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- We constantly run out of water (or within 200-300 liters of it), despite the fact that we’re on city water. In a typical week (if there is such a thing), water from the city is turned on for four hours, two days a week. So depending on our water usage (and whether we have visitors — equals extra showers, more dishes, etc), I could easily spend 4-6 hours of my work week getting water myself or having it delivered. And getting it myself requires time spent by Carson or Calvin (as they have means of moving large amounts of water, and I don’t), eating into their work days as well.
- Being without electricity can obviously change one’s schedule a great deal.
- There’s no such thing as running to the market, or into town, for ten minutes to pick up a few things. If I go near their stalls or storefronts, there are at least 7 or 8 vendors I am expected to go and greet, and many people along the way want to stop and chat. Only a short conversation is needed, and I consider this a real benefit of living in small town Africa — but it easily turns ten-minute trips into 30.
- There are many goods which, in order to be obtained, require trips to other cities (oats, canned vegetables, coffee, frozen chickens,* etc) — and others which are much cheaper in those other cities (almost everything, from bulk toilet paper to soap to nearly every food item, etc). Mwanza is the nearest city, and (now, due to a new paved road and an extra ferry across the lake,) is about a 2 1/2 hour journey, one-way.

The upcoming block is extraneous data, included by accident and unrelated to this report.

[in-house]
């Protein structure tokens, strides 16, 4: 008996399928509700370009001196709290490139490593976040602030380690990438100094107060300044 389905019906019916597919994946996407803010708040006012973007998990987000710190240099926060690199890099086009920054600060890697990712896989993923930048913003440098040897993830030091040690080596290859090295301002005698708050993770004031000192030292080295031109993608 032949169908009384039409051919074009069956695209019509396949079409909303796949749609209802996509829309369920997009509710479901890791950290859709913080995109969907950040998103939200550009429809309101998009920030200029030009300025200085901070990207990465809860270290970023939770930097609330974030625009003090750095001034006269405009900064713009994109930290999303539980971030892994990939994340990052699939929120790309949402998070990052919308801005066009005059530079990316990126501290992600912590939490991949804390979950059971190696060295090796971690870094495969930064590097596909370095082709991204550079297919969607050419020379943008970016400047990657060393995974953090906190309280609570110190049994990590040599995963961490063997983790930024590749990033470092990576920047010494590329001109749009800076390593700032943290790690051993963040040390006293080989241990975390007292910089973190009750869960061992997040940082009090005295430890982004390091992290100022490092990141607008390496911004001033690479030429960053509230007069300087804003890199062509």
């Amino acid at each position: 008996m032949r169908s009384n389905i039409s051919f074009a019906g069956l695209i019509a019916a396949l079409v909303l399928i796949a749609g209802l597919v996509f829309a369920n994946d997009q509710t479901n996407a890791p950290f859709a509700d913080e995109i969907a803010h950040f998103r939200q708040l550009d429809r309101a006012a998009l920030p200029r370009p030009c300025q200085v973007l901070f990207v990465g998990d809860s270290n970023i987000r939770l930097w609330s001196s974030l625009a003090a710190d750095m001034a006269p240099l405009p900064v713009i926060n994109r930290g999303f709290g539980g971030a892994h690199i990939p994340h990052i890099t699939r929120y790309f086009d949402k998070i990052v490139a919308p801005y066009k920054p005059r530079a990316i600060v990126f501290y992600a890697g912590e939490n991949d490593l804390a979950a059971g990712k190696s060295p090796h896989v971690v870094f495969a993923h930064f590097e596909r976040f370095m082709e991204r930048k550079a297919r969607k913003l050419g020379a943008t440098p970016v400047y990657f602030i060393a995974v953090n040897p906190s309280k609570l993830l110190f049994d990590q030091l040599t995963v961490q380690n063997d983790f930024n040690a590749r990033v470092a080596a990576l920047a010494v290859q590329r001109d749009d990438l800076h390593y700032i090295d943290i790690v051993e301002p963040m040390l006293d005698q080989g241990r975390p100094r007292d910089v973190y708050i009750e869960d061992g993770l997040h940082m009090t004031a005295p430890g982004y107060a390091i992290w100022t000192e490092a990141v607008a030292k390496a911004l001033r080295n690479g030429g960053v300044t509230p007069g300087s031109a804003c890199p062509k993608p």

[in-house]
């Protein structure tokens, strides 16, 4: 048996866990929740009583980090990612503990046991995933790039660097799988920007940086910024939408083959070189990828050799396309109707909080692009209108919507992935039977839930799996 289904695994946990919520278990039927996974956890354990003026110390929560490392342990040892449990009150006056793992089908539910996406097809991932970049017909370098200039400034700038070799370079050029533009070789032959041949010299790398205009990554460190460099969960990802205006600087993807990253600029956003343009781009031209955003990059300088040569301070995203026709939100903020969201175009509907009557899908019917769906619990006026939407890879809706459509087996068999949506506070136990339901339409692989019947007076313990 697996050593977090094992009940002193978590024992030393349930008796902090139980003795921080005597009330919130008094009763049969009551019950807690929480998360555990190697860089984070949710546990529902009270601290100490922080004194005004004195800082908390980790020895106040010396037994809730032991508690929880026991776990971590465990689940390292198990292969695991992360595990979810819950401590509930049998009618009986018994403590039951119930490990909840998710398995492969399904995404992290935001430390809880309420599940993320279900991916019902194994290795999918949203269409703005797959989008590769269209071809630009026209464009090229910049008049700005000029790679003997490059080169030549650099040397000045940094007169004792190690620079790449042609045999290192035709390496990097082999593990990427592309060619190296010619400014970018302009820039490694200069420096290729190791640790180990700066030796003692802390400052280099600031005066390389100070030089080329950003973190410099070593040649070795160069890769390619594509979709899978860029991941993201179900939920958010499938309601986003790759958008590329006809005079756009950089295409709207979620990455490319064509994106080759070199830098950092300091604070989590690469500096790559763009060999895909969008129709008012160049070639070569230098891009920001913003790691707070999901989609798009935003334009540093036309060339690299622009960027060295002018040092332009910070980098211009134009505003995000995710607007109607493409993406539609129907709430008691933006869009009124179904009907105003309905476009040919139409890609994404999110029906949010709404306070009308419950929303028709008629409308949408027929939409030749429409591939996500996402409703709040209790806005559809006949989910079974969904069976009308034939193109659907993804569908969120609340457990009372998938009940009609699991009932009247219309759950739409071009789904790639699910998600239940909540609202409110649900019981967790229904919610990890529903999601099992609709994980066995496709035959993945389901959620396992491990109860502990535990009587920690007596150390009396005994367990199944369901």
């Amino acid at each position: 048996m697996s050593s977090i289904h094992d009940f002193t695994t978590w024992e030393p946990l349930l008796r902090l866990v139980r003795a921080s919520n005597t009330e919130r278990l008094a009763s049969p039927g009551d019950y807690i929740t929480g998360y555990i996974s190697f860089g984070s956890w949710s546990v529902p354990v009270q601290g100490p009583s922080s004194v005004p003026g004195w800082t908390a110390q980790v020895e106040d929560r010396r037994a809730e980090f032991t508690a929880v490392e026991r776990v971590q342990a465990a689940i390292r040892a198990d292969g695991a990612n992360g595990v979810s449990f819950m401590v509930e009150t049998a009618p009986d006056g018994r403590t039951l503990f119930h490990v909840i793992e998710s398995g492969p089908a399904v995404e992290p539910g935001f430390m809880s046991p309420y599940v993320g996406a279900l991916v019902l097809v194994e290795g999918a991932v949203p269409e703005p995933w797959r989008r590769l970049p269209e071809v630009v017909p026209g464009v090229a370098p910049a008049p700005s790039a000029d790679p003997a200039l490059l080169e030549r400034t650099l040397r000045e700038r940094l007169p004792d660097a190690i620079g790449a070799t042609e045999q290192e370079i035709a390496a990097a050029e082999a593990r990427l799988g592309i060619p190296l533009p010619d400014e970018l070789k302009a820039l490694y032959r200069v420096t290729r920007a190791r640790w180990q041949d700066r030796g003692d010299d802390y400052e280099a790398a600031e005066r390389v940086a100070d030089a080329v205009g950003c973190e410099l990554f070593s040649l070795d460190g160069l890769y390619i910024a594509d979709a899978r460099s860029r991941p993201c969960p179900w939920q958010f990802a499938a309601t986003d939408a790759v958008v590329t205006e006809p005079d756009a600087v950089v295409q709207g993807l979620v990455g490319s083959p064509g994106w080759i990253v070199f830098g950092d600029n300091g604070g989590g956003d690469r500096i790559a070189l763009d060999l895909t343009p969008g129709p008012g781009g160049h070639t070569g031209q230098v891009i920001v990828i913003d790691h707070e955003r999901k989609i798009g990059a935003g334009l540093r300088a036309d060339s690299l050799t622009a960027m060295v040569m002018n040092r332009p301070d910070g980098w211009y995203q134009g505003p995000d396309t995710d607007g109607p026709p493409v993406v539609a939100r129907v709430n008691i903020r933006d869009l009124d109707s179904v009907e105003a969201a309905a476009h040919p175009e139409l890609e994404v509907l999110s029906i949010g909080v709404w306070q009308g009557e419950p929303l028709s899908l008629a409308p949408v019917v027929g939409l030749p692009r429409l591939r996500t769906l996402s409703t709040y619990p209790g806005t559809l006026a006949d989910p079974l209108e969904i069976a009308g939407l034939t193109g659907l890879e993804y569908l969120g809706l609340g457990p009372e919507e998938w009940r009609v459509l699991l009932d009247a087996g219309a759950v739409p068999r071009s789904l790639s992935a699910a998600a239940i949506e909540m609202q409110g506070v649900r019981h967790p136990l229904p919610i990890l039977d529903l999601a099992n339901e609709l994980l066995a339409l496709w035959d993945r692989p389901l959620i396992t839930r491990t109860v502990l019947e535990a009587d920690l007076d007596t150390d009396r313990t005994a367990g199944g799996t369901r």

- Car repair is also in Mwanza, as are many of the government offices we might need to visit. [Geita, however, has just become its own region, and is the capital of that region, so these offices will “soon” be coming our way.] Our insurance office is in Mwanza, and even our post office box is there (none available in Geita right now, and there exist zero large boxes at our post office anyway — for our team to share).
- A meeting time is not a meeting time. It’s usually a suggested time at which you might think about starting to go where you’re going. So if I’m told someone will meet me at 10:00 am, I have begun to expect them after 11:30. I used to try and find something useful to do during that time, while waiting at the specified location. Now I just show up a little late myself (still always first, though, no matter how hard I try). Not only does the waiting take time, but it prevents me from scheduling three meetings a day. Literally, two one-hour meetings can take an entire work day.
- We make our own bread, process our own meat, and almost all food is cooked from scratch. In the states, I always had an option to stick a frozen pizza in the oven or eat a bag of chips. Here, if there are any frozen pizzas, it’s because Christie made them Monday because she knew she wouldn’t have time on Thursday because of Bible study. If there are any chips, they’re homemade tortilla chips (from scratch, which is quite a process).
* Interestingly enough, frozen chickens in Mwanza cost the same as live local chickens in Geita — and have more meat on them. I kind of enjoy slaughtering animals and processing meat, but if buying frozen chickens yields more meat in less time (if we’re already in Mwanza with a cooler), I’m going to choose that option.
** A “work day” for me is (when possible) seven hours (instead of eight), and I wake up a lot earlier than I used to. I’ve not (and am not willing to) cut family time. And my exercise, study, and rest times have stayed about the same.